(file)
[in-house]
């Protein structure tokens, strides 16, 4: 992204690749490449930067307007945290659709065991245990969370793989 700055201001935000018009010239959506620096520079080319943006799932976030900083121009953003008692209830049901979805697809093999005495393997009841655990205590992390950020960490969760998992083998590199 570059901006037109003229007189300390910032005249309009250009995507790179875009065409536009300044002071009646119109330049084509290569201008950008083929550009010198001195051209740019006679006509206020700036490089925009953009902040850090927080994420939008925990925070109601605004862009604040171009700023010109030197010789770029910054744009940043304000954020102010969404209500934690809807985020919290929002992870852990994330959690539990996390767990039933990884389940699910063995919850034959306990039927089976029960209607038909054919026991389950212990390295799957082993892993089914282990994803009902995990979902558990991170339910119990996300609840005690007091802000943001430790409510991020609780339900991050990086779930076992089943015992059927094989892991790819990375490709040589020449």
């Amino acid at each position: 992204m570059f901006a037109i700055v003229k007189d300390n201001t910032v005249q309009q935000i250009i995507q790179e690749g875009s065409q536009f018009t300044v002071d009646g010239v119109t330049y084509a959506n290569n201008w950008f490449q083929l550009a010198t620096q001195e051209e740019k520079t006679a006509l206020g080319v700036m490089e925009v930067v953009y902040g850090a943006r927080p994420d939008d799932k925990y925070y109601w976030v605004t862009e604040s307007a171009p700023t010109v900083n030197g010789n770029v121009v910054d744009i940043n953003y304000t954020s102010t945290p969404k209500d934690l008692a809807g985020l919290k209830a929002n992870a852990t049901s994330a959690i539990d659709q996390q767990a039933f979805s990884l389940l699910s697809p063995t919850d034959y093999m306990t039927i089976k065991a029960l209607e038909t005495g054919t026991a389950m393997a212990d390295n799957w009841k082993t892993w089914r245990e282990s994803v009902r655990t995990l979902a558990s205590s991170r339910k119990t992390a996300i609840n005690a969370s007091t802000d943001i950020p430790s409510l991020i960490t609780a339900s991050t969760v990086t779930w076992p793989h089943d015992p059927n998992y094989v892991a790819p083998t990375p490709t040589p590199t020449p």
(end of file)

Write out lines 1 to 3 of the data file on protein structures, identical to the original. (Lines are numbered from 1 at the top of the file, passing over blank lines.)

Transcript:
[in-house]
């Protein structure tokens, strides 16, 4: 992204690749490449930067307007945290659709065991245990969370793989 700055201001935000018009010239959506620096520079080319943006799932976030900083121009953003008692209830049901979805697809093999005495393997009841655990205590992390950020960490969760998992083998590199 570059901006037109003229007189300390910032005249309009250009995507790179875009065409536009300044002071009646119109330049084509290569201008950008083929550009010198001195051209740019006679006509206020700036490089925009953009902040850090927080994420939008925990925070109601605004862009604040171009700023010109030197010789770029910054744009940043304000954020102010969404209500934690809807985020919290929002992870852990994330959690539990996390767990039933990884389940699910063995919850034959306990039927089976029960209607038909054919026991389950212990390295799957082993892993089914282990994803009902995990979902558990991170339910119990996300609840005690007091802000943001430790409510991020609780339900991050990086779930076992089943015992059927094989892991790819990375490709040589020449």
């Amino acid at each position: 992204m570059f901006a037109i700055v003229k007189d300390n201001t910032v005249q309009q935000i250009i995507q790179e690749g875009s065409q536009f018009t300044v002071d009646g010239v119109t330049y084509a959506n290569n201008w950008f490449q083929l550009a010198t620096q001195e051209e740019k520079t006679a006509l206020g080319v700036m490089e925009v930067v953009y902040g850090a943006r927080p994420d939008d799932k925990y925070y109601w976030v605004t862009e604040s307007a171009p700023t010109v900083n030197g010789n770029v121009v910054d744009i940043n953003y304000t954020s102010t945290p969404k209500d934690l008692a809807g985020l919290k209830a929002n992870a852990t049901s994330a959690i539990d659709q996390q767990a039933f979805s990884l389940l699910s697809p063995t919850d034959y093999m306990t039927i089976k065991a029960l209607e038909t005495g054919t026991a389950m393997a212990d390295n799957w009841k082993t892993w089914r245990e282990s994803v009902r655990t995990l979902a558990s205590s991170r339910k119990t992390a996300i609840n005690a969370s007091t802000d943001i950020p430790s409510l991020i960490t609780a339900s991050t969760v990086t779930w076992p793989h089943d015992p059927n998992y094989v892991a790819p083998t990375p490709t040589p590199t020449p």